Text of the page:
Adjusting sovereign credit ratings to reflect climate change

Financial markets face increasing pressure to factor climate risks into decision-making. Enthusiasm for ‘greening the financial system’ is welcome, but a fundamental challenge remains: Investors lack the necessary information. This creates a potential conflict of interest and information asymmetry: Sovereigns want cheap access to capital and have an incentive to downplay climate risk, while investors want to manage climate exposure but do not know how much risk they face. Without a standardised framework and regulatory requirement for disclosing climate risk, organisations face little incentive to provide such information accurately to investors.

Existing climate risk disclosures are rare, ad hoc, voluntary, unregulated, and generally based on internal assessments rather than climate science. Credit ratings agencies are key intermediaries between investors and investment opportunities, serving an important role by rating the creditworthiness of potential investments. They use established and published methods to combine publicly available information with an ‘inside look’ to measure the ability of the issuer to repay its debt obligations. Ultimately, their role is to help reduce information asymmetries, overcome conflicts of interest, and provide investors with standardised information about risk.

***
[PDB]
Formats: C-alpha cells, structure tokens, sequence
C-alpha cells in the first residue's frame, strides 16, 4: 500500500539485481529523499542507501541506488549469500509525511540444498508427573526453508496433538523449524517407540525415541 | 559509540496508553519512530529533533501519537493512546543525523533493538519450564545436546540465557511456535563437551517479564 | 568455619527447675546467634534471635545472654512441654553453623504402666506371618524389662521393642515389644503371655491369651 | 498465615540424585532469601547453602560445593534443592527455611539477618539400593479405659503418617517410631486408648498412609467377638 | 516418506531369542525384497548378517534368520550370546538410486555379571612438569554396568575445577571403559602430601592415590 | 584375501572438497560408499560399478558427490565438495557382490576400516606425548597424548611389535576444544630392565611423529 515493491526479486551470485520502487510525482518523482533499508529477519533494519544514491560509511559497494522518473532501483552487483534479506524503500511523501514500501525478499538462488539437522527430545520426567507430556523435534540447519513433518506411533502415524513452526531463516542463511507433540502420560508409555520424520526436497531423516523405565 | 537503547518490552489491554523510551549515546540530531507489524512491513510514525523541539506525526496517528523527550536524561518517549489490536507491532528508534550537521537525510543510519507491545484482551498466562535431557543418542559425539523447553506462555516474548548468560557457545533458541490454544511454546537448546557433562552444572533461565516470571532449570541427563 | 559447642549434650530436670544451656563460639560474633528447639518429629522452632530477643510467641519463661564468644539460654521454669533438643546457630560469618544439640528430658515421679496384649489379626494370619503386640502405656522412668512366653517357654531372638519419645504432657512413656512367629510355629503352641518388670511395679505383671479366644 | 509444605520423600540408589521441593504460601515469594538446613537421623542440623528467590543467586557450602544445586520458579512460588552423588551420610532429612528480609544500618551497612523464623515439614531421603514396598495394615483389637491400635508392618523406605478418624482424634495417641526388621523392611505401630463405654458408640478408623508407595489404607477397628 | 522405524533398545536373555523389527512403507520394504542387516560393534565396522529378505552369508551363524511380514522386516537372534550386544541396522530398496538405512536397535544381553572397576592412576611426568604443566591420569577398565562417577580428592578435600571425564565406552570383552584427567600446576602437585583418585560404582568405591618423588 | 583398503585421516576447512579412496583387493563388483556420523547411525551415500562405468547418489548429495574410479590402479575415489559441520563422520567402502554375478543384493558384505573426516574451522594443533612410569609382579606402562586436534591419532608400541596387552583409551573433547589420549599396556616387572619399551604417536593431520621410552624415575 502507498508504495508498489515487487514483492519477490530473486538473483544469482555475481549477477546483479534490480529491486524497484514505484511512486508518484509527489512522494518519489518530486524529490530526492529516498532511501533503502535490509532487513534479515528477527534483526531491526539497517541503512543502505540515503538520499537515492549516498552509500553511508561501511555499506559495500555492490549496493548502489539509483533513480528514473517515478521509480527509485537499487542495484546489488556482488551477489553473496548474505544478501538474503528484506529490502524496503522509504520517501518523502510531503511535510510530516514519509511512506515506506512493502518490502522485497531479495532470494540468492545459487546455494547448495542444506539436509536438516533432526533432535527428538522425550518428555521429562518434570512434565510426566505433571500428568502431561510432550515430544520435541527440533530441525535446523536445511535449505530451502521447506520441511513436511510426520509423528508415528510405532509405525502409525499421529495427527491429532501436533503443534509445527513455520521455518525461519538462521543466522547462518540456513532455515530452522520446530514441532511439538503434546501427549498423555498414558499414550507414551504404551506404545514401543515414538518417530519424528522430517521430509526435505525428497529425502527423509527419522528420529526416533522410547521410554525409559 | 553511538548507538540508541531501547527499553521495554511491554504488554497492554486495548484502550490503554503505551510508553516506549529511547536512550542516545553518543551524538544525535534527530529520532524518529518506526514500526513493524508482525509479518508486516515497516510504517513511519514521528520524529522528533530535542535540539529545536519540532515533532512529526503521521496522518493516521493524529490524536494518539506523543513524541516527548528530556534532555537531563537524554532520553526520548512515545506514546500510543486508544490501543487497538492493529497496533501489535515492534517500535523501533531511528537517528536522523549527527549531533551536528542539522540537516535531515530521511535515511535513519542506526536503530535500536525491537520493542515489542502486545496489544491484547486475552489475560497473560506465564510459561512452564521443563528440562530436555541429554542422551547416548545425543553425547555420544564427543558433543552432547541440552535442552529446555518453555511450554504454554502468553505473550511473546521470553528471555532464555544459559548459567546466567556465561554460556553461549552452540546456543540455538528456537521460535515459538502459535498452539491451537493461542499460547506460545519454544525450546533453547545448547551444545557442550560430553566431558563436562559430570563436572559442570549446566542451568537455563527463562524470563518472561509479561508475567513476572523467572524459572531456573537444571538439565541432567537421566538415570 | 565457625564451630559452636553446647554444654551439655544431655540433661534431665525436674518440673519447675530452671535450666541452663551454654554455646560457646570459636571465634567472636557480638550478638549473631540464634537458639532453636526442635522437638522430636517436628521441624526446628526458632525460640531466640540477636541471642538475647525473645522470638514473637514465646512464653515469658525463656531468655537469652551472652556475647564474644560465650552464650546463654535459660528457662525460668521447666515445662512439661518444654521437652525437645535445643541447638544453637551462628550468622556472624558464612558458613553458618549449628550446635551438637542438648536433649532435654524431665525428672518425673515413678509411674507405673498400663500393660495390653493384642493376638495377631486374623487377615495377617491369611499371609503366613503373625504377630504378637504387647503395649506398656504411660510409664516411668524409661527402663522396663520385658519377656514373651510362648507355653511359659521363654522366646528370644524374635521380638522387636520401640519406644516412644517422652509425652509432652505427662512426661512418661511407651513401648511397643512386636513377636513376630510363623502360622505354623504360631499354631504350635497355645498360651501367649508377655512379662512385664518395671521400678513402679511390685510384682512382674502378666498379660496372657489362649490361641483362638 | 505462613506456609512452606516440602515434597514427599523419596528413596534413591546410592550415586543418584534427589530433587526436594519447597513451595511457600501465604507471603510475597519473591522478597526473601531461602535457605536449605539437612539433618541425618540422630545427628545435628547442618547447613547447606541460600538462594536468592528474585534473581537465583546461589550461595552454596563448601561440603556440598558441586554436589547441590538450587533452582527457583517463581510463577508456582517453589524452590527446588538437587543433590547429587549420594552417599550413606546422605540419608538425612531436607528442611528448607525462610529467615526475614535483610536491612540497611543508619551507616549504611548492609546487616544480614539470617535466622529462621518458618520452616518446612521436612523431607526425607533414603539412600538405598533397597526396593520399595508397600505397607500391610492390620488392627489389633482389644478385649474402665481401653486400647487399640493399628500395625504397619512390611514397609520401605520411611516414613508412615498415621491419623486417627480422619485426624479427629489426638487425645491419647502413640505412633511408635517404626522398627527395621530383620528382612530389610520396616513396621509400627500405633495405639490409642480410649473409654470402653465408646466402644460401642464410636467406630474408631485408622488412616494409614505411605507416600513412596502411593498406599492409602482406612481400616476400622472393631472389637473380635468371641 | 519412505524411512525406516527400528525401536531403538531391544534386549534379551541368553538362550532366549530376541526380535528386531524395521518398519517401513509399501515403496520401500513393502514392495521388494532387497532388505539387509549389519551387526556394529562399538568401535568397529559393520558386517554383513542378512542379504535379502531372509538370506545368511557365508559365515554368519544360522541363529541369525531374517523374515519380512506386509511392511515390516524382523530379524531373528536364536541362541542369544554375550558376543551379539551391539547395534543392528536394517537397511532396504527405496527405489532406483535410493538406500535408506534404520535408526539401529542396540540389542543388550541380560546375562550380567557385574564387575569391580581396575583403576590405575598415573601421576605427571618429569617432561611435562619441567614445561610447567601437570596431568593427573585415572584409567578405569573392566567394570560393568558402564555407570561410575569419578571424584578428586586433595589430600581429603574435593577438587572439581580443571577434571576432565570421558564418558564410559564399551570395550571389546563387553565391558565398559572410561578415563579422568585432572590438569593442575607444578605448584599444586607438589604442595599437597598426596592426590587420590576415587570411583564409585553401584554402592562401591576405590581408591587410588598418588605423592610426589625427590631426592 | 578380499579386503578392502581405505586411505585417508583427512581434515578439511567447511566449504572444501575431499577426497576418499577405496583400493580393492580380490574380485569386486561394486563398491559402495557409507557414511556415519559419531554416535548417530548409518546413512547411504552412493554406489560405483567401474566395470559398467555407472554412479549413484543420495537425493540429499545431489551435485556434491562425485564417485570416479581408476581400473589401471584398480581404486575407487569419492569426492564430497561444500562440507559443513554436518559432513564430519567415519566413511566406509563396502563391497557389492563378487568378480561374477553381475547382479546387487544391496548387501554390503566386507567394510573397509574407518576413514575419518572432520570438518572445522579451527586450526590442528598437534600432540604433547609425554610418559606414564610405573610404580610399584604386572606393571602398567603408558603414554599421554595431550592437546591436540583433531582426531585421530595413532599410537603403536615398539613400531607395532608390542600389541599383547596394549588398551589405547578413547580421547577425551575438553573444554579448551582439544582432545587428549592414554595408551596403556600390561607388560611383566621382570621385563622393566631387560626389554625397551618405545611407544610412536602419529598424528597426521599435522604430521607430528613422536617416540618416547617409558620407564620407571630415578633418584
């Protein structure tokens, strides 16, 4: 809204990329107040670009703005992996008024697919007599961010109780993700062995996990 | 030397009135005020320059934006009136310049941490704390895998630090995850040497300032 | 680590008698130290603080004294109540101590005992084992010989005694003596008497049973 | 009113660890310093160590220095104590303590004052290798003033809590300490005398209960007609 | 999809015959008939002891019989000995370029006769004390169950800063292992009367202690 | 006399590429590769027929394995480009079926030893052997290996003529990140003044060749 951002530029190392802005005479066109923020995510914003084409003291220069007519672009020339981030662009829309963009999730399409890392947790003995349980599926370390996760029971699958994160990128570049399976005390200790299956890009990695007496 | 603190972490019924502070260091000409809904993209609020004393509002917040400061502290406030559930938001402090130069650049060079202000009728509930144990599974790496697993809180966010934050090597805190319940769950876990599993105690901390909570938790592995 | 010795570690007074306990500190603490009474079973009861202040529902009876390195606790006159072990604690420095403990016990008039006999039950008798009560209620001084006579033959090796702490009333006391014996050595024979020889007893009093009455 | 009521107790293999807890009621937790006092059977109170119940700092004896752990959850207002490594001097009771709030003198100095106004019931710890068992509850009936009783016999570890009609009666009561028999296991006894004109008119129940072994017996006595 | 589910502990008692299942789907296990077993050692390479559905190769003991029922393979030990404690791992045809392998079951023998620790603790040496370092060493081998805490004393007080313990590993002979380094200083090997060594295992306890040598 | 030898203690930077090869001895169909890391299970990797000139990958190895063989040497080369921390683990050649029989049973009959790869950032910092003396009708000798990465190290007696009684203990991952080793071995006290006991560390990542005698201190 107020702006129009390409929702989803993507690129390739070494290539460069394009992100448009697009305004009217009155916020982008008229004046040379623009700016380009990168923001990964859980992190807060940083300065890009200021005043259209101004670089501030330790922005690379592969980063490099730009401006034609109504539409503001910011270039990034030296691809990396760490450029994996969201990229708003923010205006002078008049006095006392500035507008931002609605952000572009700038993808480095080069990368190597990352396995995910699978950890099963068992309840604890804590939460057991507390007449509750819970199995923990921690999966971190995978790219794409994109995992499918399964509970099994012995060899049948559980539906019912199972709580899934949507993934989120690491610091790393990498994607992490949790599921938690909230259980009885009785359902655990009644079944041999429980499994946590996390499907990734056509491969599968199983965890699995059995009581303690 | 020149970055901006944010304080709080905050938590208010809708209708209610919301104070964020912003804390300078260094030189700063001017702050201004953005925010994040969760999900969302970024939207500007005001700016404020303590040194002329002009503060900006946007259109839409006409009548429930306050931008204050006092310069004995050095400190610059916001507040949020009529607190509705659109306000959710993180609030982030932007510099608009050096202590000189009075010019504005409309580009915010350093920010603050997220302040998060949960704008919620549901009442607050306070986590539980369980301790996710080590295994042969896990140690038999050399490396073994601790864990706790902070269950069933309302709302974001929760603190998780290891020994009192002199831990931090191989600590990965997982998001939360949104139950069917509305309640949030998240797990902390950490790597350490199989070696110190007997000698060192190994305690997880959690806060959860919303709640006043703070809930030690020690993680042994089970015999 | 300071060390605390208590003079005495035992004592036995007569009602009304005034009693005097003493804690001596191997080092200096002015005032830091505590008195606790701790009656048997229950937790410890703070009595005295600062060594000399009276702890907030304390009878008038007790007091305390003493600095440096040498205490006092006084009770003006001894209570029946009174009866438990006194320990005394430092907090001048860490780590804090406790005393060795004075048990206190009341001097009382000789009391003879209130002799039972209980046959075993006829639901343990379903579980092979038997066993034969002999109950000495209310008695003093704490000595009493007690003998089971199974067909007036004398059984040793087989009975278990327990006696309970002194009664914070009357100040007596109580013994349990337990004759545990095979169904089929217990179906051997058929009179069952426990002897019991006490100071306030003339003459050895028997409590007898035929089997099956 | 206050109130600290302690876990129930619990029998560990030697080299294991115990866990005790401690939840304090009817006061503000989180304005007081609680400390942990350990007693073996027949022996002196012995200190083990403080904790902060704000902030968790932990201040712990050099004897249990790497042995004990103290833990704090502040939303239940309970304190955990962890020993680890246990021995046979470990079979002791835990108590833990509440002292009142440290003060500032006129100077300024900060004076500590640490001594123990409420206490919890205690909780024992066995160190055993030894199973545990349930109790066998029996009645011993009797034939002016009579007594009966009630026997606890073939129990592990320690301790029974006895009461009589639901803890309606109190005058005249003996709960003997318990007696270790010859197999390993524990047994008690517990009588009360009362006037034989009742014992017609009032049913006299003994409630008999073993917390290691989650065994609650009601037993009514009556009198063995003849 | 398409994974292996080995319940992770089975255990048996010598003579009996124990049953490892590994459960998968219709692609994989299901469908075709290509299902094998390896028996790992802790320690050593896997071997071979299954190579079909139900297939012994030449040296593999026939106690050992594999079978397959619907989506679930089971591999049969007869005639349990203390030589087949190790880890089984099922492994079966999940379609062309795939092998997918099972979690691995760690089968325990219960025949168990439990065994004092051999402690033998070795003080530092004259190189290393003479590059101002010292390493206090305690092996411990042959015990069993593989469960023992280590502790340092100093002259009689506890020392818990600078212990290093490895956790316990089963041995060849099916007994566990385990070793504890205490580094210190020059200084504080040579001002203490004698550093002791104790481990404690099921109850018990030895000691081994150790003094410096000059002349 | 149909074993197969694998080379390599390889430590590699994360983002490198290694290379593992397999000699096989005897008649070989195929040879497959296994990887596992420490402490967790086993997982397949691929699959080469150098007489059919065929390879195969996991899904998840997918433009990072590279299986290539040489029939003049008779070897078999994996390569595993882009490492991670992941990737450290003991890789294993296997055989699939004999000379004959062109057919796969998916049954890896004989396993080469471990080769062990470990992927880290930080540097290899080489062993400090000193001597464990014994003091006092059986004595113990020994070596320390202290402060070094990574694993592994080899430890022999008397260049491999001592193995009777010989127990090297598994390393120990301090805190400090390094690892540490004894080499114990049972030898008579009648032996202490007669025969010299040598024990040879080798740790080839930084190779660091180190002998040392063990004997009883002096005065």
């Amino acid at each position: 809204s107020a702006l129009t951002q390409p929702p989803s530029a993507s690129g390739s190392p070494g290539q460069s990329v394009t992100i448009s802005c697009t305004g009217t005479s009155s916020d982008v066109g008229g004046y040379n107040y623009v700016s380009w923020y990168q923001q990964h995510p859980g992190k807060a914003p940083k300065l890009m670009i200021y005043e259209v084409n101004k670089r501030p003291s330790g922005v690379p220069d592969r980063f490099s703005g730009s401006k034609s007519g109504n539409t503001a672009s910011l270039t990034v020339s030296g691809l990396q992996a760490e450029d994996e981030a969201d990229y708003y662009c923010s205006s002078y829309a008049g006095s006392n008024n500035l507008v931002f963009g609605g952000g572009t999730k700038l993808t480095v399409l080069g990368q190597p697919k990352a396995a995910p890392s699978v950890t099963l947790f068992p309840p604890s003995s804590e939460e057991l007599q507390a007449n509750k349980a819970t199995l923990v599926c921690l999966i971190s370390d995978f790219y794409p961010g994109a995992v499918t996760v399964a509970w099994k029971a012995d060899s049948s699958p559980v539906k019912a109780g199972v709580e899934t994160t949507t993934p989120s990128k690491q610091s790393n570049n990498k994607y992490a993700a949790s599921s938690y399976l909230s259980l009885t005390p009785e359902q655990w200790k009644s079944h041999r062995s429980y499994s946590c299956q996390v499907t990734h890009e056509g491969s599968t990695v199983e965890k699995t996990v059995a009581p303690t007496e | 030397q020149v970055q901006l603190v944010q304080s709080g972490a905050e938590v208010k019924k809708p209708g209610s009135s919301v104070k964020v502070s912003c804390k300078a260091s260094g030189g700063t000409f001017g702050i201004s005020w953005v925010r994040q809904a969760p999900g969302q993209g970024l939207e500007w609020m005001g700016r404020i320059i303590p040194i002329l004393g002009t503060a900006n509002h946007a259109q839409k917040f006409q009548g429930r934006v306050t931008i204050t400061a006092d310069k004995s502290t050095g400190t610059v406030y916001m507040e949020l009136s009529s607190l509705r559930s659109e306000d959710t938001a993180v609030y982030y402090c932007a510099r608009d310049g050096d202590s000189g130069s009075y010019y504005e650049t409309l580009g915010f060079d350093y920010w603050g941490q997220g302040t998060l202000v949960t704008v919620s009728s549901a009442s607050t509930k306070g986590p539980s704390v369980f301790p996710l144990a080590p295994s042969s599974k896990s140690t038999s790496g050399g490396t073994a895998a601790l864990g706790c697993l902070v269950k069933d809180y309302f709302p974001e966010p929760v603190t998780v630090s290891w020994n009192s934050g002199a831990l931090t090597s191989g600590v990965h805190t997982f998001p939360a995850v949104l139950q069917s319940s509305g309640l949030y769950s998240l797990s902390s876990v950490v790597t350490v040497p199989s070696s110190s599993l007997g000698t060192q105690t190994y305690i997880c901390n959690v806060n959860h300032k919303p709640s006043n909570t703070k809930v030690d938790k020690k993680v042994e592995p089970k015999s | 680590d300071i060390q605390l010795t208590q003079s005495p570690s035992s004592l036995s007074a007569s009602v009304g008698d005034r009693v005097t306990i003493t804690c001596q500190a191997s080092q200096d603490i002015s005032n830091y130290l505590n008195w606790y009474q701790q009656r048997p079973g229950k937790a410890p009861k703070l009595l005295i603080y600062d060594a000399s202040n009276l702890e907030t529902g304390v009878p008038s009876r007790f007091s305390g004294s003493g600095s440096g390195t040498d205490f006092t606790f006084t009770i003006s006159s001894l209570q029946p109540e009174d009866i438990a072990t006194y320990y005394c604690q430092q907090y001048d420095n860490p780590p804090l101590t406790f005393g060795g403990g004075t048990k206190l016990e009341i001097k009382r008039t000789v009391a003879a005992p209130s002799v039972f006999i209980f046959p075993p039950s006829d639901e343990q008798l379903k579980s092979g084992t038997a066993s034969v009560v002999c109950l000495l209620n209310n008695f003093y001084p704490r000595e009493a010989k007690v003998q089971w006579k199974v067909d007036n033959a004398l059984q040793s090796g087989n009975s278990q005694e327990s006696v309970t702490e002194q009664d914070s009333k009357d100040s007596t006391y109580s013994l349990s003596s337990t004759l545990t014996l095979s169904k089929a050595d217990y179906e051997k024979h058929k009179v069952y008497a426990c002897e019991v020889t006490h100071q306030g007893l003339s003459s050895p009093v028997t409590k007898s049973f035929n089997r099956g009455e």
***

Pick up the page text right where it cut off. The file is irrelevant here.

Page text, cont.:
We examine how well ratings agencies capture climate risks in ratings. We investigate how well the financial system factors in climate-related risk and makes such information available to investors. First, using historical evidence, we determine whether past ratings have factored in observed climate-related losses. Next, we combine forward-looking climate models with the ratings methodology from a major credit ratings agencies to compare sovereign creditworthiness in a world with climate change, versus a counterfactual world without warming (in which temperatures are held constant at their 1980-2010 average). Finally, we mobilise our extensive network in finance, climate science, and economics to develop a provocative position piece on the state of green finance and future priorities.